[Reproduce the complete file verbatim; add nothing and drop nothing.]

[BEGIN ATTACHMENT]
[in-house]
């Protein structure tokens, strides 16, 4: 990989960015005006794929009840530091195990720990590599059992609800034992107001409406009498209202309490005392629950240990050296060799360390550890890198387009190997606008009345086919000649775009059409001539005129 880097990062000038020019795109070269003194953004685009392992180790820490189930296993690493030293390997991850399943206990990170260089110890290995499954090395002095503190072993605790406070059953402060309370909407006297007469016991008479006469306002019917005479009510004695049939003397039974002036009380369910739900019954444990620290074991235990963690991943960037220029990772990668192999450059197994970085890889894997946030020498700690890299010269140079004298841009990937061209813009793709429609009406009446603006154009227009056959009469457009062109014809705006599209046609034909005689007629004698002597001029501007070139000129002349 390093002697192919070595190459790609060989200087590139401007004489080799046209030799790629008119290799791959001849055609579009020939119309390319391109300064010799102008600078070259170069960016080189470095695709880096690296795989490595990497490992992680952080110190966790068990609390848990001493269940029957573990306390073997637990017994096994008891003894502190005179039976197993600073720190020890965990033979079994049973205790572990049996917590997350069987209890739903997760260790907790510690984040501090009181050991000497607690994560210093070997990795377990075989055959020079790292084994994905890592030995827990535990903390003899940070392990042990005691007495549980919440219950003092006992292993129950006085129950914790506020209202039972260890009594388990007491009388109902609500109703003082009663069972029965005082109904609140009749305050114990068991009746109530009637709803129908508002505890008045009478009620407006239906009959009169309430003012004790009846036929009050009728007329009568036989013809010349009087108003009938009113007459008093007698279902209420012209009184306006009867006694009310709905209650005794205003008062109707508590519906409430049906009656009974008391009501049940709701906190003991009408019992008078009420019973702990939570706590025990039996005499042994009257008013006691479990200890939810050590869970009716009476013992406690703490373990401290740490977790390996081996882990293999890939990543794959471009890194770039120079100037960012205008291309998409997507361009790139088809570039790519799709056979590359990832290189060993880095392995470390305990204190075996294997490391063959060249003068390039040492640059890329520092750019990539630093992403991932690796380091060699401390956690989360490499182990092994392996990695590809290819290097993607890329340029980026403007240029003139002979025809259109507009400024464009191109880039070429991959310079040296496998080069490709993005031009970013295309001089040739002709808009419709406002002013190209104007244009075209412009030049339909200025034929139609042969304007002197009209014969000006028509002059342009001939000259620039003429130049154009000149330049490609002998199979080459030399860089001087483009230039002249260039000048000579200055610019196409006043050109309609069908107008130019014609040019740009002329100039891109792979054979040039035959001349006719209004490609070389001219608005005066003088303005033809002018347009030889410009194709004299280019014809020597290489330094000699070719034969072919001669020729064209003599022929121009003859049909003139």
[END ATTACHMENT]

[in-house]
């Protein structure tokens, strides 16, 4: 990989960015005006794929009840530091195990720990590599059992609800034992107001409406009498209202309490005392629950240990050296060799360390550890890198387009190997606008009345086919000649775009059409001539005129 880097990062000038020019795109070269003194953004685009392992180790820490189930296993690493030293390997991850399943206990990170260089110890290995499954090395002095503190072993605790406070059953402060309370909407006297007469016991008479006469306002019917005479009510004695049939003397039974002036009380369910739900019954444990620290074991235990963690991943960037220029990772990668192999450059197994970085890889894997946030020498700690890299010269140079004298841009990937061209813009793709429609009406009446603006154009227009056959009469457009062109014809705006599209046609034909005689007629004698002597001029501007070139000129002349 390093002697192919070595190459790609060989200087590139401007004489080799046209030799790629008119290799791959001849055609579009020939119309390319391109300064010799102008600078070259170069960016080189470095695709880096690296795989490595990497490992992680952080110190966790068990609390848990001493269940029957573990306390073997637990017994096994008891003894502190005179039976197993600073720190020890965990033979079994049973205790572990049996917590997350069987209890739903997760260790907790510690984040501090009181050991000497607690994560210093070997990795377990075989055959020079790292084994994905890592030995827990535990903390003899940070392990042990005691007495549980919440219950003092006992292993129950006085129950914790506020209202039972260890009594388990007491009388109902609500109703003082009663069972029965005082109904609140009749305050114990068991009746109530009637709803129908508002505890008045009478009620407006239906009959009169309430003012004790009846036929009050009728007329009568036989013809010349009087108003009938009113007459008093007698279902209420012209009184306006009867006694009310709905209650005794205003008062109707508590519906409430049906009656009974008391009501049940709701906190003991009408019992008078009420019973702990939570706590025990039996005499042994009257008013006691479990200890939810050590869970009716009476013992406690703490373990401290740490977790390996081996882990293999890939990543794959471009890194770039120079100037960012205008291309998409997507361009790139088809570039790519799709056979590359990832290189060993880095392995470390305990204190075996294997490391063959060249003068390039040492640059890329520092750019990539630093992403991932690796380091060699401390956690989360490499182990092994392996990695590809290819290097993607890329340029980026403007240029003139002979025809259109507009400024464009191109880039070429991959310079040296496998080069490709993005031009970013295309001089040739002709808009419709406002002013190209104007244009075209412009030049339909200025034929139609042969304007002197009209014969000006028509002059342009001939000259620039003429130049154009000149330049490609002998199979080459030399860089001087483009230039002249260039000048000579200055610019196409006043050109309609069908107008130019014609040019740009002329100039891109792979054979040039035959001349006719209004490609070389001219608005005066003088303005033809002018347009030889410009194709004299280019014809020597290489330094000699070719034969072919001669020729064209003599022929121009003859049909003139």